"Change is a rather peculiar phenomenon. It can scare you because in many instances it comes about in an abrupt way."

In Paris, 1970, readers wander the city streets with Jordan, an ex-military narrator who studies at the Sorbonne. As the book progresses, a romance on all levels flares between the narrator and the captivating Jasmin, a woman whose intellect is as sharp as her beauty. As their relationship grows, so do Jordan's experiences and enlightenments in France, along with his comprehension, perceptions, and self-awareness. Along the way, he makes unique insights about the creative process sure to inspire readers in both their creativity and their lives: "Take whatever comes and then follow it for a while. Drop it. Find something else, maybe related, maybe not." As Jasmin and Jordan navigate cultural nuances and their personalities clash and mesh, Paris' magic and beauty unfold, giving life to characters and readers alike. ... (read more)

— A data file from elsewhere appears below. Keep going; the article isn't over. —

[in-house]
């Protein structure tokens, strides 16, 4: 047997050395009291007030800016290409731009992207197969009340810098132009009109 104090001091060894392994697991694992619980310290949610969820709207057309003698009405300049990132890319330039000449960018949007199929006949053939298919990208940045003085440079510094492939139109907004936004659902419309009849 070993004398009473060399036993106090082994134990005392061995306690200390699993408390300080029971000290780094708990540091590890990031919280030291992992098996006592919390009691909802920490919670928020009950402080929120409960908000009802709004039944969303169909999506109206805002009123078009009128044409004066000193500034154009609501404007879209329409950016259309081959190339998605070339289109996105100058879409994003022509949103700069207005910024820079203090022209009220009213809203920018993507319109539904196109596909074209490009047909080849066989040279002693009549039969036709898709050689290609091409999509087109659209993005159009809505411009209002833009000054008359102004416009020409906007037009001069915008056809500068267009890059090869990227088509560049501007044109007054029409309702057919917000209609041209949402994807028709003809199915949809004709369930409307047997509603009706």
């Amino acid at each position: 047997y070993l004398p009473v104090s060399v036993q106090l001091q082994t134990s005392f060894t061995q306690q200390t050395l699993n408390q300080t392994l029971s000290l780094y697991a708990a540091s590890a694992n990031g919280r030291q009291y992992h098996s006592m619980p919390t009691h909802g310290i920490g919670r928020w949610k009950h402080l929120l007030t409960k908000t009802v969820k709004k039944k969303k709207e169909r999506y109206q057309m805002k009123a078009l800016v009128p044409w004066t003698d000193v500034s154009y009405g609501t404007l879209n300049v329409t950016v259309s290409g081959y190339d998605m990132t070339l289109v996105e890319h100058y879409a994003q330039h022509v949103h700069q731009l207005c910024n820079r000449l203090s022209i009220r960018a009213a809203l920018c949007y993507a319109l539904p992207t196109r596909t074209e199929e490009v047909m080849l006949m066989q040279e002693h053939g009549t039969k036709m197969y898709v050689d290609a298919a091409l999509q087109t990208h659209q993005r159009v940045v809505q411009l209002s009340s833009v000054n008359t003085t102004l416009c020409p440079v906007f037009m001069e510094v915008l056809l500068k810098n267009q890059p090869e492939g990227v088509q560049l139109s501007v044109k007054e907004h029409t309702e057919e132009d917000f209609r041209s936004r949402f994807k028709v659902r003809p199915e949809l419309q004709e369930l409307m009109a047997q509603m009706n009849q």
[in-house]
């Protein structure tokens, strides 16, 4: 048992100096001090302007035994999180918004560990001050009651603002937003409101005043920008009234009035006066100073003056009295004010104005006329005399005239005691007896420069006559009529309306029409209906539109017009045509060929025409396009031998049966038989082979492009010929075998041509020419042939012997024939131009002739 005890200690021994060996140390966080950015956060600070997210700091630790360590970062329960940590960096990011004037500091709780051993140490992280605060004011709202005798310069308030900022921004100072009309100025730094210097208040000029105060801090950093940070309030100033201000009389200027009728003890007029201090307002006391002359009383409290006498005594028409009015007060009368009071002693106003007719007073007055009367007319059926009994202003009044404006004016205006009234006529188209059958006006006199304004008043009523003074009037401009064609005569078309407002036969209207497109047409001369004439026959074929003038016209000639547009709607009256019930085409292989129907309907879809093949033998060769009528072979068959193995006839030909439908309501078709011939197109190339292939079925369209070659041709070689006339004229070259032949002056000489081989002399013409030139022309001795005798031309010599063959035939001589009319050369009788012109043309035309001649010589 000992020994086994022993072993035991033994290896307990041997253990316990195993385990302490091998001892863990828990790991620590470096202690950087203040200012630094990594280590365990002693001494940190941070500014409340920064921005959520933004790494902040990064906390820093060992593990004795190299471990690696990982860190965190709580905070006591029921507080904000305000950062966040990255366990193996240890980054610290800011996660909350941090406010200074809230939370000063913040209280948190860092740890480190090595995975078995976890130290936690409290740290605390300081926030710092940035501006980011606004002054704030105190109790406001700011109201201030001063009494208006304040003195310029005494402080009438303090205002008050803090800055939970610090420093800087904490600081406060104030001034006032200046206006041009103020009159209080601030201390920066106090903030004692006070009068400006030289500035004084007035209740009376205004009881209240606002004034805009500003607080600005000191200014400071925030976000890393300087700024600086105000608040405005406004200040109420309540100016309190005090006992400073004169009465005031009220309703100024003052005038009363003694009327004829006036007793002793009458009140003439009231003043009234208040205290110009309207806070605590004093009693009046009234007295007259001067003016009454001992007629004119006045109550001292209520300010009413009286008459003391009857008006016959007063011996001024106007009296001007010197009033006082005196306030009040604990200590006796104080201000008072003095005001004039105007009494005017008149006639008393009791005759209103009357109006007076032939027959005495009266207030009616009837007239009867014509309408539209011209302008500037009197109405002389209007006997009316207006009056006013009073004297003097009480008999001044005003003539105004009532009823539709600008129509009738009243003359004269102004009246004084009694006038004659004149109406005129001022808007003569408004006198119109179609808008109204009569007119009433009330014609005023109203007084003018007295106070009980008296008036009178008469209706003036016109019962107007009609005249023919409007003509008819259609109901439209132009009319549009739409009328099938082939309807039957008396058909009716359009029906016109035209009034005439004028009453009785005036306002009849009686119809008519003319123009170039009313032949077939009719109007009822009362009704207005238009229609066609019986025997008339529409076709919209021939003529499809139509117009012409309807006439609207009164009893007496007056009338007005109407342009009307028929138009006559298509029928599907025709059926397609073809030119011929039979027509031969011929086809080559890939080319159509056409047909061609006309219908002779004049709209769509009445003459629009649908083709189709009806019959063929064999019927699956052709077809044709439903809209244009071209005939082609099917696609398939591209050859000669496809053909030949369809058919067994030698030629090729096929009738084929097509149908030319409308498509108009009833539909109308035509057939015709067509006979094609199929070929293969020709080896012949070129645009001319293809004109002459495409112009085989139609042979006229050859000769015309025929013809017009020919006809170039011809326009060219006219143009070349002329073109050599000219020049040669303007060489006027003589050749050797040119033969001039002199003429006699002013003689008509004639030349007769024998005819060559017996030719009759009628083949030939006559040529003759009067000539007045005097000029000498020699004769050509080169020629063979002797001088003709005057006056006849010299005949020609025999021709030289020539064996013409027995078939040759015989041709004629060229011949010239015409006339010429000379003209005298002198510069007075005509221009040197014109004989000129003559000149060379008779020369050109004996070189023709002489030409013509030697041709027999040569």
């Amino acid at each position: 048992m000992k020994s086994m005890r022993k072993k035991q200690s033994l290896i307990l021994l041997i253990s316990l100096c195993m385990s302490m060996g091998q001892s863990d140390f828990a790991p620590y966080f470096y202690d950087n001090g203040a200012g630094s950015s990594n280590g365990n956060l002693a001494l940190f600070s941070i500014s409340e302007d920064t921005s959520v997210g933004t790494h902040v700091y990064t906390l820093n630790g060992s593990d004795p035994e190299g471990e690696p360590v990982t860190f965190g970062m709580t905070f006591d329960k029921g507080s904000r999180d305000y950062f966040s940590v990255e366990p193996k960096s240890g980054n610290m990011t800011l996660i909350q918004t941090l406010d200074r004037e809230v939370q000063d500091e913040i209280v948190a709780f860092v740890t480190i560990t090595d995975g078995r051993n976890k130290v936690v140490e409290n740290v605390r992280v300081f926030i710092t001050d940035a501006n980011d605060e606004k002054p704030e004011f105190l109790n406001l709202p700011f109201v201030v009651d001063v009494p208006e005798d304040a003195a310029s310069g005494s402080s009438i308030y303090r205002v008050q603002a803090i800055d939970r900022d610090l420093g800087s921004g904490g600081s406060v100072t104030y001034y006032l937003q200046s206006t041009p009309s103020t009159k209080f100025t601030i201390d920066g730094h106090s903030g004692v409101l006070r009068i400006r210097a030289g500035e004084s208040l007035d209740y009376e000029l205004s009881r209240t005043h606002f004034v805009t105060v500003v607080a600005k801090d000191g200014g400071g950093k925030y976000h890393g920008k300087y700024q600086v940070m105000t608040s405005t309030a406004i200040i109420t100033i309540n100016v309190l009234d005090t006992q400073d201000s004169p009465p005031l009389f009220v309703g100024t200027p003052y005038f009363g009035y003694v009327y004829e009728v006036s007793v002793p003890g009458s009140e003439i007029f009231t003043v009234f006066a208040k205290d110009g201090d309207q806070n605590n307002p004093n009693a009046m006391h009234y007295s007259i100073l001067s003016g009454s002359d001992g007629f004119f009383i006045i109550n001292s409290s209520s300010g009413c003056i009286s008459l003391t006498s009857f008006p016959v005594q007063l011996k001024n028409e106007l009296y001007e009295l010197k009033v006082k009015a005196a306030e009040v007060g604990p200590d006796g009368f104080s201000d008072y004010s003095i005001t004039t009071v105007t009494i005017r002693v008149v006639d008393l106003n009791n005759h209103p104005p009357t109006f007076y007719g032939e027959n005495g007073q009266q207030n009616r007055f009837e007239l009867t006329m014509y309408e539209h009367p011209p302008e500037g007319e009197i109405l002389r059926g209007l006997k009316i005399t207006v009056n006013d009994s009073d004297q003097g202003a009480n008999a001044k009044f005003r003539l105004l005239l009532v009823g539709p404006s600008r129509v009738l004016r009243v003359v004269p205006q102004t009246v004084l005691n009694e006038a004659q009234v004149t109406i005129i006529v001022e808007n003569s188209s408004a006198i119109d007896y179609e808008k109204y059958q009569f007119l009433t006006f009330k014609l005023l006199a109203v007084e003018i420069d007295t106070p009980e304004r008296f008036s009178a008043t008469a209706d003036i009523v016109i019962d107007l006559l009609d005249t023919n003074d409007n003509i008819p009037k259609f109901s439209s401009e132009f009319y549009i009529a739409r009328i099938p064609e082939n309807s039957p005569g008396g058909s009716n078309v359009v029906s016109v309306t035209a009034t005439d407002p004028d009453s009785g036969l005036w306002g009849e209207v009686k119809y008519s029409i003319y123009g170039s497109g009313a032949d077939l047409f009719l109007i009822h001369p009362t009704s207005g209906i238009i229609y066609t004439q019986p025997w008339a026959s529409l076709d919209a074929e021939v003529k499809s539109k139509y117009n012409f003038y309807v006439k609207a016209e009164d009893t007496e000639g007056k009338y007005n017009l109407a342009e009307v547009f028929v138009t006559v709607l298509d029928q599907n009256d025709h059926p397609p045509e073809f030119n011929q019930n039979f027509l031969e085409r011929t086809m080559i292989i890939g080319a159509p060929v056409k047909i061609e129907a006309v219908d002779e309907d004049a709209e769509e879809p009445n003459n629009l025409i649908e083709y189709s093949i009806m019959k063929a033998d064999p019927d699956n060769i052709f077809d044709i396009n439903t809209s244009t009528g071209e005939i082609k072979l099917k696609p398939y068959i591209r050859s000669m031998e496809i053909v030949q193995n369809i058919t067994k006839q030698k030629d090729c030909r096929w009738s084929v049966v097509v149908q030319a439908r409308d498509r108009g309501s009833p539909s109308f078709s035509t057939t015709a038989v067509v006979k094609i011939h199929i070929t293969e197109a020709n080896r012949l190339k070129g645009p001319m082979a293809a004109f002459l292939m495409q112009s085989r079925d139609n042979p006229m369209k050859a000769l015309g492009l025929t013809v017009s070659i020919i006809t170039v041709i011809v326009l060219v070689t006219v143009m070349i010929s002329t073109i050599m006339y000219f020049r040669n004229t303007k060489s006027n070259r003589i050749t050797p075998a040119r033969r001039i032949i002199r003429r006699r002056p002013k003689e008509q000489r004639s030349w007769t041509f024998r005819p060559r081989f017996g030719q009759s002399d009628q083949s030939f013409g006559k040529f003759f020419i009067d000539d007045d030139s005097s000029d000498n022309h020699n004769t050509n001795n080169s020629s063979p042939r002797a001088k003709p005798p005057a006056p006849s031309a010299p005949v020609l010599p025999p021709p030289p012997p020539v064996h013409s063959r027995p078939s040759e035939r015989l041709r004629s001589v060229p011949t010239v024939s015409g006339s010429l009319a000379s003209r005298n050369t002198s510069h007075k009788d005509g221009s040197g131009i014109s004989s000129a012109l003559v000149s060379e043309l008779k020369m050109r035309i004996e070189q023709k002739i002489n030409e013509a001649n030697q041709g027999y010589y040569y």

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Dirty Words

Book Reviews - US Review of Books

LEWD: The Secret History of English Dirty Words
by D. W. Kreger
Windham Everitt Publishing


"None of the books solved the mystery...."

With few exceptions, almost everyone over the age of three knows that certain words are considered to be "dirty." But what makes a word fit that classification? Is it the connotation or the usage? What makes saying such words so taboo that the Federal Communications Commission (FCC) will fine someone for saying it when broadcasted? Well, as the author points out, it comes down more to the history of these words. Most words that are considered dirty nowadays were just commonplace words but became taboo to use. In this book, Kreger explores the connection between the usage of dirty words and the historical implications of them. ... (read more)